Thursday, April 28, 2011

The Origins of Stony Stratford

The first official record of Stony Stratford comes as late as 1194. when it was given a charter (confirmed in 1199)  to hold a market. See here. This alone would indicate that Stony Stratford had already reached a size of some importance, although the land on either side of the Watling Street was under the jurisdiction of the manors of Calverton and Wolverton. Dr Francis Hyde, in his History of Stony Stratford, is of the view that there was a settlement there in Domesday times. He infers this from the rather high assessment of Wolverton at £20 compared to much lower assessments for equally fertile land along the Ouse valley - Beachampton at £7, Thornton, Haversham and Stanton at £6. Calverton, even though heavily wooded in the Weald part of the manor is valued at £12. Hyde's conclusion is that this relatively high valuation must include the economic life of inns and commerce along the old Roman road.

I can't disagree with this so the core of Stony Stratford must go back at least 1,000 years.

The Romans believed in taking the direct route and they had sufficient confidence in their engineering ability to plan and build straight roads. The Ouse crossing at Stony Stratford is not the best fording point. It is at the centre of a loop in the river which is liable to flooding. The river can be much more easily forded at Calverton and Wolverton Mill. The only way the river can be successfully crossed at Stratford is by building a causeway. We know of a causeway in Medieval times but we can reasonably infer that such a causeway existed in the Roman period. The clue is surely in the name - stony, because stones were built up for a causeway and even laid on the river bed to allow a crossing.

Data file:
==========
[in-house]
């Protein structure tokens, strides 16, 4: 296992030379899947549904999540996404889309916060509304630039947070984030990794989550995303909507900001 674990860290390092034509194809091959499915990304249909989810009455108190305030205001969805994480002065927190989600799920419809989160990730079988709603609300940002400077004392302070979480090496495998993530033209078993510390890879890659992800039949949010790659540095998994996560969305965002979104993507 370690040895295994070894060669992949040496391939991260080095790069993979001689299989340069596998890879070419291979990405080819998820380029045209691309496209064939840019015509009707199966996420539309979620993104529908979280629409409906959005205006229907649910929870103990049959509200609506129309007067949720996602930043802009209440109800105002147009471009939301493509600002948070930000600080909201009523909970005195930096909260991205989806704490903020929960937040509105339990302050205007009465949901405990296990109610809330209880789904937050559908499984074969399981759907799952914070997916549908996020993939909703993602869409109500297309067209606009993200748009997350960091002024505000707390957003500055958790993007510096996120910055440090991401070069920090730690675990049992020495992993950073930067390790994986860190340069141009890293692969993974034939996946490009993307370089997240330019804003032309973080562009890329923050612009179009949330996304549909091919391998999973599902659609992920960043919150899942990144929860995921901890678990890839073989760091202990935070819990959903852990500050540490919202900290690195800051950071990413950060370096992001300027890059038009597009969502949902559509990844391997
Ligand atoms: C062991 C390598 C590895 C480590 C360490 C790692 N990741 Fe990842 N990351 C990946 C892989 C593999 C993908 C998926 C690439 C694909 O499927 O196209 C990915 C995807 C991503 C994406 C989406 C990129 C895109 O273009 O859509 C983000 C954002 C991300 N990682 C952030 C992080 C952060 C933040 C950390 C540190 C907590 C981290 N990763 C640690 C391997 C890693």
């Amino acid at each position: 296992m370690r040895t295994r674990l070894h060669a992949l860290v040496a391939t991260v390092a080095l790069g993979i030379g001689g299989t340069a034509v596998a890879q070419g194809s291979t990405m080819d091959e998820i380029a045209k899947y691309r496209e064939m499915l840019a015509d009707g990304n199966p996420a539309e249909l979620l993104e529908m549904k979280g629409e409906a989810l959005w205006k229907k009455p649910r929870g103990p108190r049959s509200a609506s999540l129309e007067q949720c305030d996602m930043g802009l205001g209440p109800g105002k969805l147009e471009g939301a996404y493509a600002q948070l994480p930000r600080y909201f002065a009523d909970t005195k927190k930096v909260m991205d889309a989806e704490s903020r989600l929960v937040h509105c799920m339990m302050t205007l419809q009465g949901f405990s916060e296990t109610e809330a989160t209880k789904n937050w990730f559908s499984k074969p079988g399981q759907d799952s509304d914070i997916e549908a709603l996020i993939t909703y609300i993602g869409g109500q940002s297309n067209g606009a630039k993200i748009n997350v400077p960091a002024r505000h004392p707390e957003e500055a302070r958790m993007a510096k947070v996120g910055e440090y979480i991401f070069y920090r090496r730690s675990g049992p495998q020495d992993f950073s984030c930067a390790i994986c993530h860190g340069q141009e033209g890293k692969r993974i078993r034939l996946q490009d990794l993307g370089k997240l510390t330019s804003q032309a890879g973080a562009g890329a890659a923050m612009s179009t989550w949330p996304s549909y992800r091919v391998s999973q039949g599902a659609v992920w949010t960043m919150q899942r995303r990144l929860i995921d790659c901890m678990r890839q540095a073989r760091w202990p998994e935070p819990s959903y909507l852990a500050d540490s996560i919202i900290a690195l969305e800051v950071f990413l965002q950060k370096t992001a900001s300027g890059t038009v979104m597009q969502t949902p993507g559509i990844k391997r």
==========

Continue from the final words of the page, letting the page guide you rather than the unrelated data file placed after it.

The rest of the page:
It is during the reign of King John that specific documents make their appearance with references to Stony Stratford, the first surviving one being in 1202 when a grant of land is made to Richard the Clerk from John de Calverton. Other references to property grants occur in the reign of Henry III and by the mid century there are sveral surviving grants in the papers of the de Wolverton family. Certainly by the middle of the thirteenth century a separate manor has emerged, possibly on the land known as The Mallets, according to a charter of 1257, and from this time forth Stony Stratford comes to be thought of as an entity, although the lords of Calverton and Wolverton continued to maintain a strong and active interest.

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